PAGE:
• this is the "diff"; I can post a full patched/unpatched lspci if you really want.


In the unpatched stock dump a 'RAID' controller appears:


00:17.0 RAID bus controller [0104]: Intel Corporation 82801 Mobile SATA Controller [RAID mode] [8086:282a] (rev 21)
Subsystem: Lenovo 82801 Mobile SATA Controller [RAID mode] [17aa:381c]
Control: I/O+ Mem+ BusMaster+ SpecCycle- MemWINV- VGASnoop- ParErr- Stepping- SERR- FastB2B- DisINTx+
Status: Cap+ 66MHz+ UDF- FastB2B+ ParErr- DEVSEL=medium >TAbort- <TAbort- <MAbort- >SERR- <PERR- INTx-
Latency: 0
Interrupt: pin A routed to IRQ 16
Region 0: Memory at a12a8000 (32-bit, non-prefetchable) [size=32K]
Region 1: Memory at a12be000 (32-bit, non-prefetchable) [size=256]
Region 2: I/O ports at 3080 [size=8]
Region 3: I/O ports at 3088 [size=4]
Region 4: I/O ports at 3060 [size=32]
Region 5: Memory at a1200000 (32-bit, non-prefetchable) [size=512K]
Capabilities: [d0] MSI-X: Enable+ Count=10 Masked-
Vector table: BAR=0 offset=00000000
PBA: BAR=1 offset=00000000
Capabilities: [70] Power Management version 3
Flags: PMEClk- DSI- D1- D2- AuxCurrent=0mA PME(D0-,D1-,D2-,D3hot+,D3cold-)
Status: D0 NoSoftRst+ PME-Enable- DSel=0 DScale=0 PME-
Capabilities: [a8] SATA HBA v1.0 BAR4 Offset=00000004
Kernel driver in use: ahci
Kernel modules: ahci



that "slot" (00:17.0) doesn't appear in the patched system.



conversely, in the patched system there is a PCI bridge that doesn't appear in the unpatched system:


00:1d.0 PCI bridge [0604]: Intel Corporation Sunrise Point-LP PCI Express Root Port #9 [8086:9d18] (rev f1) (prog-if 00 [Normal decode])
Control: I/O+ Mem+ BusMaster+ SpecCycle- MemWINV- VGASnoop- ParErr- Stepping- SERR- FastB2B- DisINTx+
Status: Cap+ 66MHz- UDF- FastB2B- ParErr- DEVSEL=fast >TAbort- <TAbort- <MAbort- >SERR- <PERR- INTx-
Latency: 0, Cache Line Size: 64 bytes
Interrupt: pin A routed to IRQ 124
Bus: primary=00, secondary=03, subordinate=03, sec-latency=0
I/O behind bridge: 00003000-00003fff
Memory behind bridge: a1000000-a10fffff
Prefetchable memory behind bridge: 00000000fff00000-00000000000fffff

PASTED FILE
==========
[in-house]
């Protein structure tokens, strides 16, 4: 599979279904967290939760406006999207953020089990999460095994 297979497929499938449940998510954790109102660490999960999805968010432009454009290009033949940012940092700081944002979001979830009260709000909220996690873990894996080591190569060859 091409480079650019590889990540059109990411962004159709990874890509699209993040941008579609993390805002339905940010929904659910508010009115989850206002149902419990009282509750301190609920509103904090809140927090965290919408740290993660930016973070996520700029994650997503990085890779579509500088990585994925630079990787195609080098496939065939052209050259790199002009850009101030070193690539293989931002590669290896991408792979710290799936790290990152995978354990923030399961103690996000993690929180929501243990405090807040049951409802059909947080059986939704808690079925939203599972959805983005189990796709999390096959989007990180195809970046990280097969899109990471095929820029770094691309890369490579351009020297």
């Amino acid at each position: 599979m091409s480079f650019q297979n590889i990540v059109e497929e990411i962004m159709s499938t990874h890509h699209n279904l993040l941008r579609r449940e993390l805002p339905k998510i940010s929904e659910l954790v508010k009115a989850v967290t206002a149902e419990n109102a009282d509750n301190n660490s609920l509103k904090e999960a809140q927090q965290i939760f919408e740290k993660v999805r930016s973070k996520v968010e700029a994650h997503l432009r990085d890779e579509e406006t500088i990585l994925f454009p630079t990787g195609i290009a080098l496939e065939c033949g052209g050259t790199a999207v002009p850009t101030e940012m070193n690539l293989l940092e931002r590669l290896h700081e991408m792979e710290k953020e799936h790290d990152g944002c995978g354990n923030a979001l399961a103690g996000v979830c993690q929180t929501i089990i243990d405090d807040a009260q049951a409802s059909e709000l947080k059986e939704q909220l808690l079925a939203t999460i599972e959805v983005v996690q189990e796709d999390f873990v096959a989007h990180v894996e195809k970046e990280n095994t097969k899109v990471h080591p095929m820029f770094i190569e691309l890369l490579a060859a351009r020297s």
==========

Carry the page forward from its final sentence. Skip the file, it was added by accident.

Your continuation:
Secondary status: 66MHz- FastB2B- ParErr- DEVSEL=fast >TAbort- <TAbort- <MAbort+ <SERR- <PERR-
BridgeCtl: Parity- SERR- NoISA- VGA- MAbort- >Reset- FastB2B-
PriDiscTmr- SecDiscTmr- DiscTmrStat- DiscTmrSERREn-
Capabilities: [40] Express (v2) Root Port (Slot+), MSI 00
DevCap: MaxPayload 256 bytes, PhantFunc 0
ExtTag- RBE+
DevCtl: Report errors: Correctable- Non-Fatal- Fatal- Unsupported-
RlxdOrd- ExtTag- PhantFunc- AuxPwr- NoSnoop-
MaxPayload 128 bytes, MaxReadReq 128 bytes
DevSta: CorrErr- UncorrErr- FatalErr- UnsuppReq- AuxPwr+ TransPend-
LnkCap: Port #9, Speed 8GT/s, Width x4, ASPM L1, Exit Latency L0s <1us, L1 <16us
ClockPM- Surprise- LLActRep+ BwNot+ ASPMOptComp+
LnkCtl: ASPM L1 Enabled; RCB 64 bytes Disabled- CommClk+
ExtSynch- ClockPM- AutWidDis- BWInt- AutBWInt-
LnkSta: Speed 8GT/s, Width x4, TrErr- Train- SlotClk+ DLActive+ BWMgmt+ ABWMgmt-
SltCap: AttnBtn- PwrCtrl- MRL- AttnInd- PwrInd- HotPlug- Surprise-
Slot #8, PowerLimit 25.000W; Interlock- NoCompl+
SltCtl: Enable: AttnBtn- PwrFlt- MRL- PresDet- CmdCplt- HPIrq- LinkChg-
Control: AttnInd Unknown, PwrInd Unknown, Power- Interlock-
SltSta: Status: AttnBtn- PowerFlt- MRL- CmdCplt- PresDet+ Interlock-
Changed: MRL- PresDet- LinkState+
RootCtl: ErrCorrectable- ErrNon-Fatal- ErrFatal- PMEIntEna+ CRSVisible-
RootCap: CRSVisible-
RootSta: PME ReqID 0000, PMEStatus- PMEPending-
DevCap2: Completion Timeout: Range ABC, TimeoutDis+, LTR+, OBFF Not Supported ARIFwd+
DevCtl2: Completion Timeout: 50us to 50ms, TimeoutDis-, LTR+, OBFF Disabled ARIFwd-
LnkCtl2: Target Link Speed: 8GT/s, EnterCompliance- SpeedDis-
Transmit Margin: Normal Operating Range, EnterModifiedCompliance- ComplianceSOS-
Compliance De-emphasis: -6dB
LnkSta2: Current De-emphasis Level: -3.5dB, EqualizationComplete+, EqualizationPhase1+
EqualizationPhase2+, EqualizationPhase3+, LinkEqualizationRequest-
Capabilities: [80] MSI: Enable+ Count=1/1 Maskable- 64bit-
Address: fee00278 Data: 0000
Capabilities: [90] Subsystem: Lenovo Device [17aa:3805]
Capabilities: [a0] Power Management version 3
Flags: PMEClk- DSI- D1- D2- AuxCurrent=0mA PME(D0+,D1-,D2-,D3hot+,D3cold+)
Status: D0 NoSoftRst- PME-Enable- DSel=0 DScale=0 PME-
Capabilities: [100 v0] #00